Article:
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Containerization and the Load Center Concept

Yehuda Hayut
Economic Geography
Vol. 57, No. 2 (Apr., 1981), pp. 160-176
Published by: Clark University
DOI: 10.2307/144140
Stable URL: http://www.jstor.org/stable/144140
Page Count: 17
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Containerization and the Load Center Concept
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Abstract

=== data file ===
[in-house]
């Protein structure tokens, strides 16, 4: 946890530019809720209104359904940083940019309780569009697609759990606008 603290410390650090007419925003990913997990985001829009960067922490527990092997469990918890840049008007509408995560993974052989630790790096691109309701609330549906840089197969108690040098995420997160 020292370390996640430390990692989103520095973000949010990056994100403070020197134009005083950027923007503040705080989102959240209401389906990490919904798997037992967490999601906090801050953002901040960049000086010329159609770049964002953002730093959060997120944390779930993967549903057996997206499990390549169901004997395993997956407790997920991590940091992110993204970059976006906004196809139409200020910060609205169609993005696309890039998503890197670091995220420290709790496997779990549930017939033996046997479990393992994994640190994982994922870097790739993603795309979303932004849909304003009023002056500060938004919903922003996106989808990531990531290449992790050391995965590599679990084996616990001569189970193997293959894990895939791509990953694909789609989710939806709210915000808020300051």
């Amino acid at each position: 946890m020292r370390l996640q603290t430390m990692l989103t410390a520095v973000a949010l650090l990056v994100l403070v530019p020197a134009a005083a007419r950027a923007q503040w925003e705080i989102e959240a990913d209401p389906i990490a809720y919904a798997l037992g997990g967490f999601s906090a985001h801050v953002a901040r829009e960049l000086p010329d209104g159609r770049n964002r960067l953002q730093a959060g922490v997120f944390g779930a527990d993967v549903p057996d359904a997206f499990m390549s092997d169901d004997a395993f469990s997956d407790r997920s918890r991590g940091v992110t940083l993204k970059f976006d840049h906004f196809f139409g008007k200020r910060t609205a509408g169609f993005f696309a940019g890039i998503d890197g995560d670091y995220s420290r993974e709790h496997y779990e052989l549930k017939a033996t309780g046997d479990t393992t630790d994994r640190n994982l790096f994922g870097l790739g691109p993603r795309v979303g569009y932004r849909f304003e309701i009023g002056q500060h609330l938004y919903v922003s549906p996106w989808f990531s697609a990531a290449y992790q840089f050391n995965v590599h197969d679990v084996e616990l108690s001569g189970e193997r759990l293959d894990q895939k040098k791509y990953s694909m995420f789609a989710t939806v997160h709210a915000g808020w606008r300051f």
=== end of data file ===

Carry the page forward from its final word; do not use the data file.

Containerization and intermodal transportation systems have a profound effect on port structure and port operation, have modified some of the traditional port functions, and have introduced new dimensions to port competition, port hierarchy, and hinterland delineations. In this paper a five-phase model illustrates the dynamic development process of a container port system and the rationale behind such development. A particular emphasis is being given to the phenomenon of concentration of container traffic in few, large ports-load centers. The North American container ports serve as a case study. It is difficult to weigh the importance of each factor in the development of a load center port, but a large-scale local market, high accessibility to inland markets, advantageous site and location, early adoption of the new system, and aggressiveness of port management are major factors to consider.

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